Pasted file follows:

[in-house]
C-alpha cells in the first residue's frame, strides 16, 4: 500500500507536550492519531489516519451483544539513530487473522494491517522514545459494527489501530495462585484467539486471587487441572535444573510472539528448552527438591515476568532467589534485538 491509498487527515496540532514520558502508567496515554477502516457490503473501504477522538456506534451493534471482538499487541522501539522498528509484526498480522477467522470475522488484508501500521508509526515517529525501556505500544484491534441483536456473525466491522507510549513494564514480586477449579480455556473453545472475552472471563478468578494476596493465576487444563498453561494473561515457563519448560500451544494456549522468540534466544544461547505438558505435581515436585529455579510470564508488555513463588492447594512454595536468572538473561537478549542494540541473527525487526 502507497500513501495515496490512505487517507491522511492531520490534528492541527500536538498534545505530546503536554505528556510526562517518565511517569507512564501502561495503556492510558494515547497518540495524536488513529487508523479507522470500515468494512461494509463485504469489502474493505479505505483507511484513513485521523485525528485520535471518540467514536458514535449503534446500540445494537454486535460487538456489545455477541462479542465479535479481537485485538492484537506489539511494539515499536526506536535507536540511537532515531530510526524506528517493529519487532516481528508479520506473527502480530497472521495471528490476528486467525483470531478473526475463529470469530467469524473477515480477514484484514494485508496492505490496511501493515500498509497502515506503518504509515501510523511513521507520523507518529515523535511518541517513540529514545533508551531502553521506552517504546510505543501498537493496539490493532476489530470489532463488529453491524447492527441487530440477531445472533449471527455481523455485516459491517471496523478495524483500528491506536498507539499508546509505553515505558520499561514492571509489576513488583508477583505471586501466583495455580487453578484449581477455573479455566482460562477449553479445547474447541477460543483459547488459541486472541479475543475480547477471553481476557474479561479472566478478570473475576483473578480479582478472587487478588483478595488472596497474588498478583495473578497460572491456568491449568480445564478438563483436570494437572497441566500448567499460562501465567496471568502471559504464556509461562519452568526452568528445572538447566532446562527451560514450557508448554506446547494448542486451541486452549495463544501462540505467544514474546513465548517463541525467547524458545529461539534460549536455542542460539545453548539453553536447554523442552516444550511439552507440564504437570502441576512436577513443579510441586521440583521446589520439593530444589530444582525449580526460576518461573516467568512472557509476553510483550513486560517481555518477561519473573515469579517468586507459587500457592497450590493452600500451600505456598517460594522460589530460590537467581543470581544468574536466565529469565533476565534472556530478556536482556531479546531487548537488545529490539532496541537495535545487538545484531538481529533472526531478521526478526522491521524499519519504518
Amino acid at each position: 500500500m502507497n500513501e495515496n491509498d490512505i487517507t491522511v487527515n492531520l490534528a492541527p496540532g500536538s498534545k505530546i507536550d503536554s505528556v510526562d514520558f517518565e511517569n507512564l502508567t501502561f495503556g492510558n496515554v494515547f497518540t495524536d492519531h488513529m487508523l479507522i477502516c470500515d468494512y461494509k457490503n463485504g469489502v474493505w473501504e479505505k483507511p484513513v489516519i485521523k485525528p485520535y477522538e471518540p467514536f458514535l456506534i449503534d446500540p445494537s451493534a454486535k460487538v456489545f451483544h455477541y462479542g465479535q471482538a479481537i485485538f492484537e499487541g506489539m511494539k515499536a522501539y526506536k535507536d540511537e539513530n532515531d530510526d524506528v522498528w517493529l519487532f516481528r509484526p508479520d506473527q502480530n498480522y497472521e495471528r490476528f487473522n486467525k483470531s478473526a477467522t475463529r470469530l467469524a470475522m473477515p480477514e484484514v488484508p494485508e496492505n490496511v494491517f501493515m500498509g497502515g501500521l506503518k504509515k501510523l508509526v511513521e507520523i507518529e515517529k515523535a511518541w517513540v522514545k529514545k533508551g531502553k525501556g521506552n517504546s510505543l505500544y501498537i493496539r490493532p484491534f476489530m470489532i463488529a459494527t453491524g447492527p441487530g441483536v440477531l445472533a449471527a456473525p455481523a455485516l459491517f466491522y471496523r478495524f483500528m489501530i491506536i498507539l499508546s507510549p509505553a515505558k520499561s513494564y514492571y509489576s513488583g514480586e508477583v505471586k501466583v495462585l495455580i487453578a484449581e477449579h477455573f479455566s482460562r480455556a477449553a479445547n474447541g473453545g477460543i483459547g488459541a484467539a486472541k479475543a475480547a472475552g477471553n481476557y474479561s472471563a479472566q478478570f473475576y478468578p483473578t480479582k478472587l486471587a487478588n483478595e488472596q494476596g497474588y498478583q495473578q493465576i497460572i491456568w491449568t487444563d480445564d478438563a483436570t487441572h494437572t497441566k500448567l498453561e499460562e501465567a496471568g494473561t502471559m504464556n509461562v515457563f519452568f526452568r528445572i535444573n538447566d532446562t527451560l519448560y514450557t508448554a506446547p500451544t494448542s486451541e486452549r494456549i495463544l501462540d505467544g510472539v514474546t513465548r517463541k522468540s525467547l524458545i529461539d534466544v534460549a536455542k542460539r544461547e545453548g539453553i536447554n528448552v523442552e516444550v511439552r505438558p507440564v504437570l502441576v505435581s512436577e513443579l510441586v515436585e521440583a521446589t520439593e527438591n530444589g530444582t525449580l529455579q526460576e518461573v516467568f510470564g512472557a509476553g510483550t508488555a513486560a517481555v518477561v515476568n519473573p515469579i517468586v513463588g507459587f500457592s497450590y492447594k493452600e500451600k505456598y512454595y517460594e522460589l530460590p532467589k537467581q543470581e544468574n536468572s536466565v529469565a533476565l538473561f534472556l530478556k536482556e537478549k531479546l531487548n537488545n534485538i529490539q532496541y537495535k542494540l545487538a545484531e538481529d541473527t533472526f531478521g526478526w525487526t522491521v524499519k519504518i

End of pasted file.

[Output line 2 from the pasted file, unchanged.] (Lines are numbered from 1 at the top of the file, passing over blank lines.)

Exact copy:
C-alpha cells in the first residue's frame, strides 16, 4: 500500500507536550492519531489516519451483544539513530487473522494491517522514545459494527489501530495462585484467539486471587487441572535444573510472539528448552527438591515476568532467589534485538 491509498487527515496540532514520558502508567496515554477502516457490503473501504477522538456506534451493534471482538499487541522501539522498528509484526498480522477467522470475522488484508501500521508509526515517529525501556505500544484491534441483536456473525466491522507510549513494564514480586477449579480455556473453545472475552472471563478468578494476596493465576487444563498453561494473561515457563519448560500451544494456549522468540534466544544461547505438558505435581515436585529455579510470564508488555513463588492447594512454595536468572538473561537478549542494540541473527525487526 502507497500513501495515496490512505487517507491522511492531520490534528492541527500536538498534545505530546503536554505528556510526562517518565511517569507512564501502561495503556492510558494515547497518540495524536488513529487508523479507522470500515468494512461494509463485504469489502474493505479505505483507511484513513485521523485525528485520535471518540467514536458514535449503534446500540445494537454486535460487538456489545455477541462479542465479535479481537485485538492484537506489539511494539515499536526506536535507536540511537532515531530510526524506528517493529519487532516481528508479520506473527502480530497472521495471528490476528486467525483470531478473526475463529470469530467469524473477515480477514484484514494485508496492505490496511501493515500498509497502515506503518504509515501510523511513521507520523507518529515523535511518541517513540529514545533508551531502553521506552517504546510505543501498537493496539490493532476489530470489532463488529453491524447492527441487530440477531445472533449471527455481523455485516459491517471496523478495524483500528491506536498507539499508546509505553515505558520499561514492571509489576513488583508477583505471586501466583495455580487453578484449581477455573479455566482460562477449553479445547474447541477460543483459547488459541486472541479475543475480547477471553481476557474479561479472566478478570473475576483473578480479582478472587487478588483478595488472596497474588498478583495473578497460572491456568491449568480445564478438563483436570494437572497441566500448567499460562501465567496471568502471559504464556509461562519452568526452568528445572538447566532446562527451560514450557508448554506446547494448542486451541486452549495463544501462540505467544514474546513465548517463541525467547524458545529461539534460549536455542542460539545453548539453553536447554523442552516444550511439552507440564504437570502441576512436577513443579510441586521440583521446589520439593530444589530444582525449580526460576518461573516467568512472557509476553510483550513486560517481555518477561519473573515469579517468586507459587500457592497450590493452600500451600505456598517460594522460589530460590537467581543470581544468574536466565529469565533476565534472556530478556536482556531479546531487548537488545529490539532496541537495535545487538545484531538481529533472526531478521526478526522491521524499519519504518